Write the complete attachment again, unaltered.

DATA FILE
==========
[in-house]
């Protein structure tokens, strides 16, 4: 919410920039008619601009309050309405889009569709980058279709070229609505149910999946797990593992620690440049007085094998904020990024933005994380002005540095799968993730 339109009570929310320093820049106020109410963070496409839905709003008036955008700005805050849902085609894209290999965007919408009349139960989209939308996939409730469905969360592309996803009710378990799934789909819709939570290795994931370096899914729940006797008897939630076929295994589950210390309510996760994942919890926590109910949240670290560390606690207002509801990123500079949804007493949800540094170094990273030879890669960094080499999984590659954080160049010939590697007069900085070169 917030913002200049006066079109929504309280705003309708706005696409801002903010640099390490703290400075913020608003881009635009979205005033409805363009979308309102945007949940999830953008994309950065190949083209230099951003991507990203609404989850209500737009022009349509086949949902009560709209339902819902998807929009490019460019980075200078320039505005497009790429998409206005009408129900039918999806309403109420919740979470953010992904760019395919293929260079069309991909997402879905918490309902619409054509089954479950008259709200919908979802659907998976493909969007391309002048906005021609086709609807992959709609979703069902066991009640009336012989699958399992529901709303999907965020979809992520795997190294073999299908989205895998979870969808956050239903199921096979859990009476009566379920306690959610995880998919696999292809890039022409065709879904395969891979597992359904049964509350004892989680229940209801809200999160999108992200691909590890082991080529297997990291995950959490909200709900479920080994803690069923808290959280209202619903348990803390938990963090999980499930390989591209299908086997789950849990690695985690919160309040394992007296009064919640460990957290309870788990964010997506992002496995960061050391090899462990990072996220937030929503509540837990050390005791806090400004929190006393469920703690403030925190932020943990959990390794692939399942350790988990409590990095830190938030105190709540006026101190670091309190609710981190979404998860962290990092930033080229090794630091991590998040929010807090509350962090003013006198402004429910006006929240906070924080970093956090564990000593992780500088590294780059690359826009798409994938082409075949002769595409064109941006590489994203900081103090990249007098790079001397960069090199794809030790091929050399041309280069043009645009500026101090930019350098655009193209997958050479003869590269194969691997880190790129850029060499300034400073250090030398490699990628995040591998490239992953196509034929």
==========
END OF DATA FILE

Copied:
[in-house]
């Protein structure tokens, strides 16, 4: 919410920039008619601009309050309405889009569709980058279709070229609505149910999946797990593992620690440049007085094998904020990024933005994380002005540095799968993730 339109009570929310320093820049106020109410963070496409839905709003008036955008700005805050849902085609894209290999965007919408009349139960989209939308996939409730469905969360592309996803009710378990799934789909819709939570290795994931370096899914729940006797008897939630076929295994589950210390309510996760994942919890926590109910949240670290560390606690207002509801990123500079949804007493949800540094170094990273030879890669960094080499999984590659954080160049010939590697007069900085070169 917030913002200049006066079109929504309280705003309708706005696409801002903010640099390490703290400075913020608003881009635009979205005033409805363009979308309102945007949940999830953008994309950065190949083209230099951003991507990203609404989850209500737009022009349509086949949902009560709209339902819902998807929009490019460019980075200078320039505005497009790429998409206005009408129900039918999806309403109420919740979470953010992904760019395919293929260079069309991909997402879905918490309902619409054509089954479950008259709200919908979802659907998976493909969007391309002048906005021609086709609807992959709609979703069902066991009640009336012989699958399992529901709303999907965020979809992520795997190294073999299908989205895998979870969808956050239903199921096979859990009476009566379920306690959610995880998919696999292809890039022409065709879904395969891979597992359904049964509350004892989680229940209801809200999160999108992200691909590890082991080529297997990291995950959490909200709900479920080994803690069923808290959280209202619903348990803390938990963090999980499930390989591209299908086997789950849990690695985690919160309040394992007296009064919640460990957290309870788990964010997506992002496995960061050391090899462990990072996220937030929503509540837990050390005791806090400004929190006393469920703690403030925190932020943990959990390794692939399942350790988990409590990095830190938030105190709540006026101190670091309190609710981190979404998860962290990092930033080229090794630091991590998040929010807090509350962090003013006198402004429910006006929240906070924080970093956090564990000593992780500088590294780059690359826009798409994938082409075949002769595409064109941006590489994203900081103090990249007098790079001397960069090199794809030790091929050399041309280069043009645009500026101090930019350098655009193209997958050479003869590269194969691997880190790129850029060499300034400073250090030398490699990628995040591998490239992953196509034929």